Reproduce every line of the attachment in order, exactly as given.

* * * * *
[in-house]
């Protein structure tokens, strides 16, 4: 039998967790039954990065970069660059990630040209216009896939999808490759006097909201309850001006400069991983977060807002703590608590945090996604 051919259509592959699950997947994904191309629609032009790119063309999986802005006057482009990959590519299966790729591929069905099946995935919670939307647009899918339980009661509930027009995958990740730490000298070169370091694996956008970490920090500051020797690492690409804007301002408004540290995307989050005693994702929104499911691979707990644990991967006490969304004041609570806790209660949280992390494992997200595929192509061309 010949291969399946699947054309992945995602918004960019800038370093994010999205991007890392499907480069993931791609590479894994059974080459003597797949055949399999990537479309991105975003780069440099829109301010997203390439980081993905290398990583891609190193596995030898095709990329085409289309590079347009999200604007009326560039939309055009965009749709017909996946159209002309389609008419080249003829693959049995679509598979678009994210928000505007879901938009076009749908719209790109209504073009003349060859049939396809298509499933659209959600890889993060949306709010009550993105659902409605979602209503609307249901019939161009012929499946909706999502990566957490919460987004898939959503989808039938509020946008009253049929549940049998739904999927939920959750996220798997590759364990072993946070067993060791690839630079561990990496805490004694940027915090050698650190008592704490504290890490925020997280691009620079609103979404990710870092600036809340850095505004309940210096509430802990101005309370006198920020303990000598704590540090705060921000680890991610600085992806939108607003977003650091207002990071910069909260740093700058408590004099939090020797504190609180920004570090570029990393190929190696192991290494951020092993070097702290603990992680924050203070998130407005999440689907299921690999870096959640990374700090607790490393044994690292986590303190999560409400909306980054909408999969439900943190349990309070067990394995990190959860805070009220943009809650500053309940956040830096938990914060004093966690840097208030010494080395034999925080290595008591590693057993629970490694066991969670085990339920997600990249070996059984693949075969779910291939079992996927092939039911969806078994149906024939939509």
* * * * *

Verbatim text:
[in-house]
């Protein structure tokens, strides 16, 4: 039998967790039954990065970069660059990630040209216009896939999808490759006097909201309850001006400069991983977060807002703590608590945090996604 051919259509592959699950997947994904191309629609032009790119063309999986802005006057482009990959590519299966790729591929069905099946995935919670939307647009899918339980009661509930027009995958990740730490000298070169370091694996956008970490920090500051020797690492690409804007301002408004540290995307989050005693994702929104499911691979707990644990991967006490969304004041609570806790209660949280992390494992997200595929192509061309 010949291969399946699947054309992945995602918004960019800038370093994010999205991007890392499907480069993931791609590479894994059974080459003597797949055949399999990537479309991105975003780069440099829109301010997203390439980081993905290398990583891609190193596995030898095709990329085409289309590079347009999200604007009326560039939309055009965009749709017909996946159209002309389609008419080249003829693959049995679509598979678009994210928000505007879901938009076009749908719209790109209504073009003349060859049939396809298509499933659209959600890889993060949306709010009550993105659902409605979602209503609307249901019939161009012929499946909706999502990566957490919460987004898939959503989808039938509020946008009253049929549940049998739904999927939920959750996220798997590759364990072993946070067993060791690839630079561990990496805490004694940027915090050698650190008592704490504290890490925020997280691009620079609103979404990710870092600036809340850095505004309940210096509430802990101005309370006198920020303990000598704590540090705060921000680890991610600085992806939108607003977003650091207002990071910069909260740093700058408590004099939090020797504190609180920004570090570029990393190929190696192991290494951020092993070097702290603990992680924050203070998130407005999440689907299921690999870096959640990374700090607790490393044994690292986590303190999560409400909306980054909408999969439900943190349990309070067990394995990190959860805070009220943009809650500053309940956040830096938990914060004093966690840097208030010494080395034999925080290595008591590693057993629970490694066991969670085990339920997600990249070996059984693949075969779910291939079992996927092939039911969806078994149906024939939509």